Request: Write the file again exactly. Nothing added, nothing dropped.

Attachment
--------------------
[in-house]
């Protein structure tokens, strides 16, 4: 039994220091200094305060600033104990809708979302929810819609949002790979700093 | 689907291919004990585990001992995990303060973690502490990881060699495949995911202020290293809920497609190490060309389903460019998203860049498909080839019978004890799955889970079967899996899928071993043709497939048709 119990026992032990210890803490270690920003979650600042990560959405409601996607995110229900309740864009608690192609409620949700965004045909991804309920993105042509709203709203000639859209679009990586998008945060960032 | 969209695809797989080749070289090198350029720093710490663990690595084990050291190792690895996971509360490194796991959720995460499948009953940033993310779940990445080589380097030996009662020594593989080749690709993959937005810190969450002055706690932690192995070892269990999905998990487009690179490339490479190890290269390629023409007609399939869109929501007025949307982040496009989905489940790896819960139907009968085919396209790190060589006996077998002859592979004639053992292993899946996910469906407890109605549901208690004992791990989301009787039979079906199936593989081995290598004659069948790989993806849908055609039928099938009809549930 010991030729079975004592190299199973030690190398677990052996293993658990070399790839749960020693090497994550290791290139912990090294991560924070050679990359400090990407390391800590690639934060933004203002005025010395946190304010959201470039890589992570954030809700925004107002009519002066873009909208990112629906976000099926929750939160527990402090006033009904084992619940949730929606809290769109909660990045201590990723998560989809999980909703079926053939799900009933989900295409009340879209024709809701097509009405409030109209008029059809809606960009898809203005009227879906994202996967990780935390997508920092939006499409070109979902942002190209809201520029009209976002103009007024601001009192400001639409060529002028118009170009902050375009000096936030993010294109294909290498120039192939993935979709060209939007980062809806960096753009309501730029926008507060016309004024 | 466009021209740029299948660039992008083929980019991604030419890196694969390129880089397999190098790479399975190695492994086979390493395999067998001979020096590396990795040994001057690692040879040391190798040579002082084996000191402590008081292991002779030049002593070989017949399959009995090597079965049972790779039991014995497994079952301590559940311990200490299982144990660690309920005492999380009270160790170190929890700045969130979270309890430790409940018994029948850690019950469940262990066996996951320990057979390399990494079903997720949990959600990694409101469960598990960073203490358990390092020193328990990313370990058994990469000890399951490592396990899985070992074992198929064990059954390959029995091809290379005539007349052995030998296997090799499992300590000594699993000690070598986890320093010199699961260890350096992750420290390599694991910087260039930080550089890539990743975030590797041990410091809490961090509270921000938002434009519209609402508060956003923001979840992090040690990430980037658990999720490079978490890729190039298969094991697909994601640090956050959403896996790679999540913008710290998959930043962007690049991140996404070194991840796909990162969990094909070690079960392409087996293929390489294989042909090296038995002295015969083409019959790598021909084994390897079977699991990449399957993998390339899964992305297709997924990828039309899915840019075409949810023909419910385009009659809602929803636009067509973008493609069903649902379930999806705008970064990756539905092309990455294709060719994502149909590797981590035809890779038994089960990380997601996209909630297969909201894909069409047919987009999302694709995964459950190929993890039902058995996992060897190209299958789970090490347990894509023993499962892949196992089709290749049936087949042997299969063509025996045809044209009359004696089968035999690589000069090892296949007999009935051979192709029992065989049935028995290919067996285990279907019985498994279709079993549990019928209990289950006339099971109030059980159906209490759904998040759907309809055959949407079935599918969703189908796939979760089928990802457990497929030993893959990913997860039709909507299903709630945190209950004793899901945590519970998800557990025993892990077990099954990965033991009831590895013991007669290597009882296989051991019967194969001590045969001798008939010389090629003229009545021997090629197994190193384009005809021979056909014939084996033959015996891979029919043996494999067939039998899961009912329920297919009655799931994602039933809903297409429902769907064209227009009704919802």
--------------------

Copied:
[in-house]
């Protein structure tokens, strides 16, 4: 039994220091200094305060600033104990809708979302929810819609949002790979700093 | 689907291919004990585990001992995990303060973690502490990881060699495949995911202020290293809920497609190490060309389903460019998203860049498909080839019978004890799955889970079967899996899928071993043709497939048709 119990026992032990210890803490270690920003979650600042990560959405409601996607995110229900309740864009608690192609409620949700965004045909991804309920993105042509709203709203000639859209679009990586998008945060960032 | 969209695809797989080749070289090198350029720093710490663990690595084990050291190792690895996971509360490194796991959720995460499948009953940033993310779940990445080589380097030996009662020594593989080749690709993959937005810190969450002055706690932690192995070892269990999905998990487009690179490339490479190890290269390629023409007609399939869109929501007025949307982040496009989905489940790896819960139907009968085919396209790190060589006996077998002859592979004639053992292993899946996910469906407890109605549901208690004992791990989301009787039979079906199936593989081995290598004659069948790989993806849908055609039928099938009809549930 010991030729079975004592190299199973030690190398677990052996293993658990070399790839749960020693090497994550290791290139912990090294991560924070050679990359400090990407390391800590690639934060933004203002005025010395946190304010959201470039890589992570954030809700925004107002009519002066873009909208990112629906976000099926929750939160527990402090006033009904084992619940949730929606809290769109909660990045201590990723998560989809999980909703079926053939799900009933989900295409009340879209024709809701097509009405409030109209008029059809809606960009898809203005009227879906994202996967990780935390997508920092939006499409070109979902942002190209809201520029009209976002103009007024601001009192400001639409060529002028118009170009902050375009000096936030993010294109294909290498120039192939993935979709060209939007980062809806960096753009309501730029926008507060016309004024 | 466009021209740029299948660039992008083929980019991604030419890196694969390129880089397999190098790479399975190695492994086979390493395999067998001979020096590396990795040994001057690692040879040391190798040579002082084996000191402590008081292991002779030049002593070989017949399959009995090597079965049972790779039991014995497994079952301590559940311990200490299982144990660690309920005492999380009270160790170190929890700045969130979270309890430790409940018994029948850690019950469940262990066996996951320990057979390399990494079903997720949990959600990694409101469960598990960073203490358990390092020193328990990313370990058994990469000890399951490592396990899985070992074992198929064990059954390959029995091809290379005539007349052995030998296997090799499992300590000594699993000690070598986890320093010199699961260890350096992750420290390599694991910087260039930080550089890539990743975030590797041990410091809490961090509270921000938002434009519209609402508060956003923001979840992090040690990430980037658990999720490079978490890729190039298969094991697909994601640090956050959403896996790679999540913008710290998959930043962007690049991140996404070194991840796909990162969990094909070690079960392409087996293929390489294989042909090296038995002295015969083409019959790598021909084994390897079977699991990449399957993998390339899964992305297709997924990828039309899915840019075409949810023909419910385009009659809602929803636009067509973008493609069903649902379930999806705008970064990756539905092309990455294709060719994502149909590797981590035809890779038994089960990380997601996209909630297969909201894909069409047919987009999302694709995964459950190929993890039902058995996992060897190209299958789970090490347990894509023993499962892949196992089709290749049936087949042997299969063509025996045809044209009359004696089968035999690589000069090892296949007999009935051979192709029992065989049935028995290919067996285990279907019985498994279709079993549990019928209990289950006339099971109030059980159906209490759904998040759907309809055959949407079935599918969703189908796939979760089928990802457990497929030993893959990913997860039709909507299903709630945190209950004793899901945590519970998800557990025993892990077990099954990965033991009831590895013991007669290597009882296989051991019967194969001590045969001798008939010389090629003229009545021997090629197994190193384009005809021979056909014939084996033959015996891979029919043996494999067939039998899961009912329920297919009655799931994602039933809903297409429902769907064209227009009704919802």